Radio Free Europe

I love it when news breaks that allows me to make clever titles from 80’s alternative rock hits…

The UCI announced yesterday that it would allow Stages 10 and 13 in this year’s Tour to be run without the use of radios. Stage 10 covers 193 km and takes the riders on a 193km Bastille Day parade from Limoges to Issoudun; Stage 13 covers 200km from Vittel to Colmar. Both stages are considered “relatively flat” which means the French might have a “relatively realistic” chance to win a stage since they will have practiced riding without radios at their National Championship.

Pardon, mes amis! I kid because I love. Seriously, I do.

To be honest, I’m excited to see what happens in a stage run without the almighty earpiece. Riders in favor of the ban will clearly be eager to prove a lack of radios creates better racing; riders against it will be out to dispel the notion that radios have any major impact whatsoever. In my opinion, advantages will clearly go to riders used to riding without them and directors more adept at calling a race through the window and not the mouthpiece. If the experiment produces exciting racing without any major GC shake-ups, look to see more of it in the future.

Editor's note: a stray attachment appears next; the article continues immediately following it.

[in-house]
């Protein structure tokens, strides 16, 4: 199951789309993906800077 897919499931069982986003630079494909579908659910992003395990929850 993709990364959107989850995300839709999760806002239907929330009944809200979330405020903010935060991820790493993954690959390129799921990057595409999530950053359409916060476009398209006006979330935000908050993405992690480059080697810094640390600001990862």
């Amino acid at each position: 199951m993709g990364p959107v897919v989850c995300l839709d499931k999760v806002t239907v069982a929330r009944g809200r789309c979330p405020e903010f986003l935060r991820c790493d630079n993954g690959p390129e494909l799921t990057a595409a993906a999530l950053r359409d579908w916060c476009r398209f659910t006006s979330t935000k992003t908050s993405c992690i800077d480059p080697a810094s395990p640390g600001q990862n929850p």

If ASO were really gutsy though, they would ban them on Ventoux. Can you imagine? The penultimate day, a stage finishing atop one the Tour’s most legendary climbs, with no radios? Now that would be something to see!

What about you? Do you support the use of radios, or do you think they water-down the racing?

Share your comments!

About Whit

My experiences might easily fit many cycling fans' definitions of “living the dream.” Since getting hooked on the sport watching Lance Armstrong win the 1993 U.S. Pro Championship, I've raced as an amateur on Belgian cobbles, traveled Europe to help build a European pro team, and piloted that team from Malaysia to Mont Ventoux. As a former assistant director sportif with Mercury-Viatel, I've also seen the less dreamy side of the sport – the side rife with broken contracts, infighting, and positive dope tests. These days, I live with my lovely wife in Pennsylvania and share my experiences and views on the sport at Bicycling Magazine, the Embrocation Cycling Journal, and at my own site, Pavé.
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